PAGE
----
As always in Farhadi, these happenstance events trigger fateful consequences. They begin when administrators at the debtors’ prison decide to publicize the good man in their midst: a man who owed money, yet gave up money nonetheless. “What you did was beautiful,” the prison director says. “It was a noble gesture.” They call the press, and TV and magazine stories follow in short order. A local charity takes notice, organizing a fundraiser to help pay Rahim’s debt, and later—at a public ceremony where Rahim sits beatifically beaming—offering him a job. The pariah has become a paragon.

Then trouble begins. The second half of A Hero undoes Rahim’s redemptive act, weakening it from within and chipping at it from without. In interviews, the hero begins to embroider his story in ways that accentuate his selflessness. Meanwhile, rumors spread on social media—possibly spurred by his creditor, Bahram, who is being pressured to forgive the debt. Did prison authorities gin up the whole story to burnish their image following the recent suicide of another inmate? Did Rahim actually have the gold coins before he said he found the handbag? Was the woman who claimed them herself a thief, somehow in cahoots with Rahim? “He made up this story to fix his reputation,” Bahram asserts, “and that’s all this is.”

Saleh Karimaei (left) and Amir Jadidi (right) in ‘A Hero’ (Pictorial Press LTD/Alamy Stock Photo)

Is it? Behind his marquee good looks and a gleaming smile that alternates with hangdog glumness, Rahim remains opaque, and this opacity conduces to speculation regarding his motives and, well, his heart. When a fellow inmate berates him for helping the prison authorities “cover up their shit,” we too wonder, why did he decide to give the money back? What’s he trying to get? Personal questions provoke philosophical ones. As Rahim receives first accolades and then a job offer, redemption becomes compensation, and his seemingly impulsive act of goodness begins to look shrewd. Does this change its meaning? Are good deeds vitiated by ulterior motives? Bahram, in turn, bluntly raises the question: Should Rahim be celebrated simply because he refrained from stealing the gold? “Where in the world are people celebrated for not doing wrong?” Bahram asks, exasperated, when the charity urges him to forgive Rahim’s debt. And then there are Bahram’s own travails. He discloses that in order to pay off the loan shark Rahim owed money to, he had to sell precious family jewelry. “Now he’s a hero and I’m the bastard creditor? What about my goodness?”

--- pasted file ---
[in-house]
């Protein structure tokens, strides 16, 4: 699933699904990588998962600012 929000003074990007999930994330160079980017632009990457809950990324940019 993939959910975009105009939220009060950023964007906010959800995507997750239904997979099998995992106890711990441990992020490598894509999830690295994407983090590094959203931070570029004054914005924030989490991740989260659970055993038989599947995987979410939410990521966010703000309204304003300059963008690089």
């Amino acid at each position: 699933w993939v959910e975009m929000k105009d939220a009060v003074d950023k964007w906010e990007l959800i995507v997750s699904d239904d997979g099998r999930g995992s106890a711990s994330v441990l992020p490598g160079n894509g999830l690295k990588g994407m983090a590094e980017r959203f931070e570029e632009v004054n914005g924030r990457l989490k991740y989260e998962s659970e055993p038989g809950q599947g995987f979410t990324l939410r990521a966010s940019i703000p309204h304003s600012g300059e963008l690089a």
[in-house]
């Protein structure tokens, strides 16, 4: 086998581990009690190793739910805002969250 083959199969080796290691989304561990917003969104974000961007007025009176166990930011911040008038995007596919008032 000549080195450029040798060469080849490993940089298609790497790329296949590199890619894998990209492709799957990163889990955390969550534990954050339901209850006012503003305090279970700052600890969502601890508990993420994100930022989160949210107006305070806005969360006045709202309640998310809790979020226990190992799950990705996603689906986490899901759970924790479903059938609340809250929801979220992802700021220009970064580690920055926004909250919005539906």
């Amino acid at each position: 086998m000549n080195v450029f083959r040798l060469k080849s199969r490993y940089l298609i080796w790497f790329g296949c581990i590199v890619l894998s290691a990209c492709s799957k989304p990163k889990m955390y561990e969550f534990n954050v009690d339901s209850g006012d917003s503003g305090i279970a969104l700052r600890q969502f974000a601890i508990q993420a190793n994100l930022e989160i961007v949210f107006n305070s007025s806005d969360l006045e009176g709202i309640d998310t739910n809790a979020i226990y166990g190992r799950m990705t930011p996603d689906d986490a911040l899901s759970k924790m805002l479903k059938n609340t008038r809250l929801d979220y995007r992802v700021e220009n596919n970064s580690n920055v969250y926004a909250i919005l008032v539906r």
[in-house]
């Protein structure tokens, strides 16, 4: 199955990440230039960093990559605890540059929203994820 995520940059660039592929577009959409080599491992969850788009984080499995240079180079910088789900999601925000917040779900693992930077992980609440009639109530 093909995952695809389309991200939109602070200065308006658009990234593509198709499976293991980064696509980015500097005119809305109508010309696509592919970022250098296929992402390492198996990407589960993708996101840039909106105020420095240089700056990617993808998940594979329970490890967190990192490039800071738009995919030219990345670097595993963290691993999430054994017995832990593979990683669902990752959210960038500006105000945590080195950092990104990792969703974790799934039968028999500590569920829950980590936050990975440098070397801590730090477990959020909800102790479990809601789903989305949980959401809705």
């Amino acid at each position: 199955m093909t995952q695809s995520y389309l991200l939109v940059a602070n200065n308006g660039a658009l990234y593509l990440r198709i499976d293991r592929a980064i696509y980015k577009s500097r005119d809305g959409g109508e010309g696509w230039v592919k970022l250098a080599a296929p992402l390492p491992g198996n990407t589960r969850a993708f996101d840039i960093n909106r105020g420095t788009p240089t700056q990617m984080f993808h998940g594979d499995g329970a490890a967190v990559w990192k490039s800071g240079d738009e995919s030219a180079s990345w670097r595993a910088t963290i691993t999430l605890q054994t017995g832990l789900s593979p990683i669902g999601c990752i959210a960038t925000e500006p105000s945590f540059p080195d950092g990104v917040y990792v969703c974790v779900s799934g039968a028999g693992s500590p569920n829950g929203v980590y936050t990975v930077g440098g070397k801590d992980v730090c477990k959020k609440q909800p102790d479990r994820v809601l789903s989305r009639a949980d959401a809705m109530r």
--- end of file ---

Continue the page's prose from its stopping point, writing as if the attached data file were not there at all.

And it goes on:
Where most contemporary directors subsume the ethical into the psychological (take Maggie Gyllenhaal’s recent The Lost Daughter, for instance, in which the theft of a child’s doll has no ethical dimension at all, serving only to illuminate the inner struggles of the protagonist), Farhadi once again keeps ethical considerations front and center. Bit by bit, meanwhile, Rahim’s redemption falls apart, as suspicions are fed by social-media rumors, and the same players who opportunistically manufactured his redemptive story now run from it. Lionization becomes vilification, leaving us to sort out the truth. That’s never easy in a Farhadi movie, where even the basics of what happened in any event, let alone the workings of the human heart, remain inscrutable. An hour into A Hero, we may begin to doubt what we saw at the start. What exactly did happen, for instance, when Rahim took the coins to the gold dealer?

In his interview with Mike Leigh, Farhadi discussed the discovery, early in his career, of how “details can cause a disaster.” What he meant was a disaster of interpretation—the way a small utterance or action, innocuous-seeming at the time, may loom large in light of a subsequent crisis. While only some of his films portray an actual crime, all his films are investigations: of actions committed in the heat of a moment, of half-truths and evasions, of feckless attempts at undoing damaging errors. What’s both riveting and unsettling in these relentless inquiries is how we ourselves are implicated. There are plenty of directors—from Lars von Trier to Neil LaBute to Todd Solondz to Michael Haneke—who have built their cinematic visions on misanthropy. Not Farhadi. I’m hard-pressed to think of a director who portrays his characters this sympathetically while judging them this balefully. Eventually in A Hero, Rahim must either prove his bona fides to the charity group by producing the woman whose bag he returned, or lose his job offer. Unable to find her, he undertakes a fraudulent pretense. When the ploy goes south, our emotions go with it. The result is the opposite of catharsis; it is a sickening feeling of complicity. Forgiveness in Farhadi’s movies is rooted in this queasy recognition. His characters may be errant, fearful, and self-serving, yet we are never allowed to pile on. Instead, we find ourselves steered back again and again into the large murky zone where so much human action and intention reside. We don’t judge them because we are them.